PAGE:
Read more: Want more details about whether you should choose graphite or steel shafts?
Does the Shaft Material Matter?
Most shafts will either consist of steel or graphite. Steel weighs more than graphite, and they mostly offer it for irons, putters, and wedges. Players without strength in their arms should avoid steel shafts because it will hurt their distance. Most golfers choose steel shafts because it grants extra control over the ball. Steel shafts lower the dispersion rate compared to graphite.
You may lose 1 to 2 yards, but your shots will land closer together. Low to mid-handicap players benefit the most from steel shafts.
On the other hand, graphite shafts benefit high handicap players. For women and seniors, all shafts come in graphite, and you must request a custom-made shaft for steel. Graphite works well for players who lost the flexibility in their arm due to a shoulder surgery or someone who has knee problems.
Should You Mix and Match?
There is nothing wrong with the idea of mix and match, and is becoming more common. Using graphite shafts on your driver, woods and long irons will help reduce the fade off the tee, increase the distance and soften the feel if you are too slightly mishit.
With the shorter irons, approaching the green, around the green, or from the bunkers control is critical. Here you would be looking for a stiffer shaft with less flex as the swing speed is not as great a factor in the short game.
Read More: Golf Shafts – The Ultimate Guide – All You Need To Know To Choose The Right Shaft
The Best Stiff Shaft for Irons
TRUE TEMPER New Dynamic Gold AMT 3-PW Iron Shaft Set S300 Stiff
Dynamic Gold is one of the most recognizable shafts in golf. This golf shaft offers more precision and control than other golf shafts, and you can feel the firmness as it rests in your hands. It uses the same concept as the Ping PWT, but the AMTs are bigger.
- Delivers solid consistency
- Solid feel at impact
- Greater distance
- Feels more stable
- Not for high handicappers
The Best Stiff Shaft for Driver:
Project X HZRDUS Smoke Black
Offering incredibly low spin, the Project X HZRDUS Smoke Black has become a favorite among golfers because of its ability to stand up to aggressive swings and to drop swings. You feel like this has a much higher torque. This shaft produces low launches and high spin players will see an improvement in distance.
- Incredibly stiff shaft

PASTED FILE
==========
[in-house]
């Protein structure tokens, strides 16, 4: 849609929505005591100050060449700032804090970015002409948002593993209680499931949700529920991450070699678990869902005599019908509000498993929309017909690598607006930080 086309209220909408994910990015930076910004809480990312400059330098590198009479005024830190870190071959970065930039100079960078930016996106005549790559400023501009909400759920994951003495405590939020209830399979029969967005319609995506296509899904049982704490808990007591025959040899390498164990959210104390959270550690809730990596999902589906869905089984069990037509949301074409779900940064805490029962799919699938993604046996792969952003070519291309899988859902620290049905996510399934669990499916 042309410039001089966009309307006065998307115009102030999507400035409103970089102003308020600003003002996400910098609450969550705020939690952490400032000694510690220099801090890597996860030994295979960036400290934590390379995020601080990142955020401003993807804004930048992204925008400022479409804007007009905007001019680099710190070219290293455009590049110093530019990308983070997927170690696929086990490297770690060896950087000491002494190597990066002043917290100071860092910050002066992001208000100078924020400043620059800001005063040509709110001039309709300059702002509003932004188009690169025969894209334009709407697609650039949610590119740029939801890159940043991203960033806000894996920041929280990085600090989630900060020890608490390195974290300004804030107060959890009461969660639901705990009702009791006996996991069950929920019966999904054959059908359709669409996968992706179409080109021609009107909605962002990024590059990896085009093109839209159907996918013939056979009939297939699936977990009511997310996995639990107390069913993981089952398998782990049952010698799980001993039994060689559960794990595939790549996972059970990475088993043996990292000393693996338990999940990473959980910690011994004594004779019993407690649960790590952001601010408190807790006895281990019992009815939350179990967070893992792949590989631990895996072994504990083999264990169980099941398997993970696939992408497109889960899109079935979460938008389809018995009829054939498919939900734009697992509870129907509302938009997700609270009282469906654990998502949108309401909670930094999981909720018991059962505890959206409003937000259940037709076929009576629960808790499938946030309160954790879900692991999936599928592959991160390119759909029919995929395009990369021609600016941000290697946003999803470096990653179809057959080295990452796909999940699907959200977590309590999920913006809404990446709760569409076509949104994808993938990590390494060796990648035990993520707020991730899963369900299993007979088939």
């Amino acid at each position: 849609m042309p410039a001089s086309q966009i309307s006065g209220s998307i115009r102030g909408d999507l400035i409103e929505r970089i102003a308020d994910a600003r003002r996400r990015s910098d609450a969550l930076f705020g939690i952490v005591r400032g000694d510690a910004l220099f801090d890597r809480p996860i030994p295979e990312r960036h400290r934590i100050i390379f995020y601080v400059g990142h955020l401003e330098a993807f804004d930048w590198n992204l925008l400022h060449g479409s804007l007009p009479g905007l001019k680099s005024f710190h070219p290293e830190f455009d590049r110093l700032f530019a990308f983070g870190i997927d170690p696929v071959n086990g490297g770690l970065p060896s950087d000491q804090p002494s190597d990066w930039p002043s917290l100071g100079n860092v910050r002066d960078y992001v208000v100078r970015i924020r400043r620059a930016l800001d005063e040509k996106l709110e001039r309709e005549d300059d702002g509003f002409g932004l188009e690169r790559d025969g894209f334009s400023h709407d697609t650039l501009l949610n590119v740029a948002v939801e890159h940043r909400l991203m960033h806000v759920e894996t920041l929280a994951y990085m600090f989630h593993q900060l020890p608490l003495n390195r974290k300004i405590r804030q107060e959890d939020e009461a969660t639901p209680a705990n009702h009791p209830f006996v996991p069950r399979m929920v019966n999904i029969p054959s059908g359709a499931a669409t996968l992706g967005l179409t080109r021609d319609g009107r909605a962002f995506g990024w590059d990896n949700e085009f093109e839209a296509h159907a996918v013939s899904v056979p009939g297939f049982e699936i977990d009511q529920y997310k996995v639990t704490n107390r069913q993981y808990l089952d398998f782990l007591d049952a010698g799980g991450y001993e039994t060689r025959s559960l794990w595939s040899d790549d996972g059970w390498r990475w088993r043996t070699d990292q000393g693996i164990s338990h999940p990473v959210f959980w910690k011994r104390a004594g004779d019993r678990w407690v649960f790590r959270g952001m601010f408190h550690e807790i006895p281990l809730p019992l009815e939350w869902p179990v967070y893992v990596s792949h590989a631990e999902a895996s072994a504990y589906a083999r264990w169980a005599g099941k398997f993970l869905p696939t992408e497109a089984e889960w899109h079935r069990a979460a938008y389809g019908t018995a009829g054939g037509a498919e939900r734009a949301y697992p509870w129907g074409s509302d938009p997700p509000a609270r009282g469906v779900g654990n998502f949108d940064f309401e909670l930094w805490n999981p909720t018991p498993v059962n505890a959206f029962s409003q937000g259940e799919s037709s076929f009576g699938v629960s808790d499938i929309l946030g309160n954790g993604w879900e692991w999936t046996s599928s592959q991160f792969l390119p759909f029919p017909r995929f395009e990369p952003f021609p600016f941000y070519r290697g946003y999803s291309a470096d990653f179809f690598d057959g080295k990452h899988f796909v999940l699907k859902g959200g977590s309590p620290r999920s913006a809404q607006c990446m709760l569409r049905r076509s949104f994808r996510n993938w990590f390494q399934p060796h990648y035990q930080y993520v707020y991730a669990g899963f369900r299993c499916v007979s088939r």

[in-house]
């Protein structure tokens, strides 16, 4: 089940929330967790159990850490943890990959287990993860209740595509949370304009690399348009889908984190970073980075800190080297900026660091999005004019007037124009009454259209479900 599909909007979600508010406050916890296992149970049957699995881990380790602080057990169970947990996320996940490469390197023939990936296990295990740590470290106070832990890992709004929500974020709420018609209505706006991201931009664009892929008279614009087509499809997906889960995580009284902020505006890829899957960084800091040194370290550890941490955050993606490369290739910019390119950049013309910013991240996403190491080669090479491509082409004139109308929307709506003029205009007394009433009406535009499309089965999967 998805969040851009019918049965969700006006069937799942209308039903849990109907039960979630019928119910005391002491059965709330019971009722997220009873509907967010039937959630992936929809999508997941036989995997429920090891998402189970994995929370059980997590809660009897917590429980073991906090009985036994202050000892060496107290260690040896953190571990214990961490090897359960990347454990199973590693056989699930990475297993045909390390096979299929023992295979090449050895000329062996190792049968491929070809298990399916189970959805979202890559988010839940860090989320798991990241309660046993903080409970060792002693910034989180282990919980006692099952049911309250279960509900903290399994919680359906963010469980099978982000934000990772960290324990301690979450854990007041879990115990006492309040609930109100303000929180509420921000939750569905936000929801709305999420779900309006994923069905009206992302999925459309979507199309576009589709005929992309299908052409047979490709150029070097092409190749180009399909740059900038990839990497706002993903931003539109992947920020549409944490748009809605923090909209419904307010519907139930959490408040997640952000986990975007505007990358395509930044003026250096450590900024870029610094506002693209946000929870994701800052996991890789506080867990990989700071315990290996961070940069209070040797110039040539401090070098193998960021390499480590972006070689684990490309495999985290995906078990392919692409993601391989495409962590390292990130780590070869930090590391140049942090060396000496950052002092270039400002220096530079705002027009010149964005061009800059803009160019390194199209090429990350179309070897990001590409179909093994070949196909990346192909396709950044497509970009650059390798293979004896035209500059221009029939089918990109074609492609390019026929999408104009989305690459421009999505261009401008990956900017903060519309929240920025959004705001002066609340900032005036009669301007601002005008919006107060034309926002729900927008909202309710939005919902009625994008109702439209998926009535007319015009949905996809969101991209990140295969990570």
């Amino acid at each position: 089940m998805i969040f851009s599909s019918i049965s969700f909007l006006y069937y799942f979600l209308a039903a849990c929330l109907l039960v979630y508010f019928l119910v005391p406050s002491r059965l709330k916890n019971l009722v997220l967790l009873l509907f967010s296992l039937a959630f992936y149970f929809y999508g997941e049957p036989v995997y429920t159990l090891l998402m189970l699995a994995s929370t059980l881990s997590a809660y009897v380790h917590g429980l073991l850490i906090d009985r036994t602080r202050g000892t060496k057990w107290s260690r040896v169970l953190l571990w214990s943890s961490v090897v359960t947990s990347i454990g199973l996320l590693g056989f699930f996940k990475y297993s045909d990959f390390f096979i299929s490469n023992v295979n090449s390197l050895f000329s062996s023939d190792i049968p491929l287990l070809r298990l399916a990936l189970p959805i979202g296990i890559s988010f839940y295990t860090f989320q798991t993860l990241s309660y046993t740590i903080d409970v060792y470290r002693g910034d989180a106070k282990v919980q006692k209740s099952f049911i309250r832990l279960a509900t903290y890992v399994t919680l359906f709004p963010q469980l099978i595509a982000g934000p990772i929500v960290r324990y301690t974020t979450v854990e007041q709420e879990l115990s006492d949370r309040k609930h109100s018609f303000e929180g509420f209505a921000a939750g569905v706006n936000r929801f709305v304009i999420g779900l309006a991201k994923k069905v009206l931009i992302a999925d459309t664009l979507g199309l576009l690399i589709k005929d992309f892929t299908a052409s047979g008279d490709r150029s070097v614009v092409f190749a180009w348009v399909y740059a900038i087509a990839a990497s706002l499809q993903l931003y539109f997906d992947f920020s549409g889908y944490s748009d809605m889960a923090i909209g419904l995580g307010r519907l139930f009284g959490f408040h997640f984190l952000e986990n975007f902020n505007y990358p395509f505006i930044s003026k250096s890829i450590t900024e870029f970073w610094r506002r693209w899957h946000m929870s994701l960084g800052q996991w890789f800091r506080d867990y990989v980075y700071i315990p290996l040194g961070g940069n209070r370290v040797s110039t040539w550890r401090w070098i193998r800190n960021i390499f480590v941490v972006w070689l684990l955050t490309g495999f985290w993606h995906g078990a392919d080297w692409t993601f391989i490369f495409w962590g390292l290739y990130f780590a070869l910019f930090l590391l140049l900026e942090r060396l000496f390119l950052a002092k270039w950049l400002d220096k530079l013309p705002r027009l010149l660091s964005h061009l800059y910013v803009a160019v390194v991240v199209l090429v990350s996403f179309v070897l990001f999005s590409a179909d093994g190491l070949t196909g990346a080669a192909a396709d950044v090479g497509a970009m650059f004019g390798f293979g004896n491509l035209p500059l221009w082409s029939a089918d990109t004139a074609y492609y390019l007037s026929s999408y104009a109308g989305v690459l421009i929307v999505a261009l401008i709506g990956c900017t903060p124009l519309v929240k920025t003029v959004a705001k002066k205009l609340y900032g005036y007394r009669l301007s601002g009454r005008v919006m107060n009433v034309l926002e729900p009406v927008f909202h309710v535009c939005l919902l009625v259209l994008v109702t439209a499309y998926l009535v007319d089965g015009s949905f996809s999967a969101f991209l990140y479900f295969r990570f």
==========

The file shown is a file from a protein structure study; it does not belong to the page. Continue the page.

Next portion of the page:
- Makes arrow-straight shots
- Produces a low spin
- Provides tons of ball control
- Marginal performance advantage
- Tuning is a must
Will a Stiff Shaft Help My Slice?
Too stiff of a shaft can create a slice, especially in players with swings of less than 100 mph. Don’t switch to a stiffer shaft since this can worsen slice issues rather than remedy them. You may want to visit your local golf shop for a properly fitted shaft according to your golf swing.
What Happens if a Golf Shaft Is Too Stiff?
You may see increased slices and fades with too stiff of a golf shaft. In many cases, this happens because the clubhead doesn’t square with the ball at the point of address. You will see limits to your carry distance and shot accuracy with too stiff of a shaft.
What Swing Speed Requires a Stiff Shaft?
Anyone with a golf swing speed of greater than 97 mph may benefit from a stiff shaft. Pay attention to the signs like increased loft, hook shots, less accuracy, and poor ball control, which also indicate that you need a stiffer shaft.
You can look at the signs you need a stiffer shaft to see if you should upgrade. If your swing speed is below 95 mph, we recommend choosing a Regular shaft flex. If cost isn’t an issue, you may want to choose a graphite shaft. They’re also the better choice for beginners.
In many cases, a too-flexible shaft is better than having a too stiff shaft because it can hurt your golf game more.
The shaft makes a difference in your golf game, but many professional golfers recommend that you focus on other aspects of golf before worrying too much about it. Just choose a shaft that fits your golf swing, and we hope that we’ve covered how to do that here. You can check the chart above and clock in your golf swing speed to see what you should swing.
Nick Lomas is the founder of GolfSpan, an avid golfer, not quite a pro but has over 15-years of experience playing and coaching golfers from all over the world. His mission is to bring the golfing community a better experience then it comes to choosing the right golf gear, and finding the right set up for your game.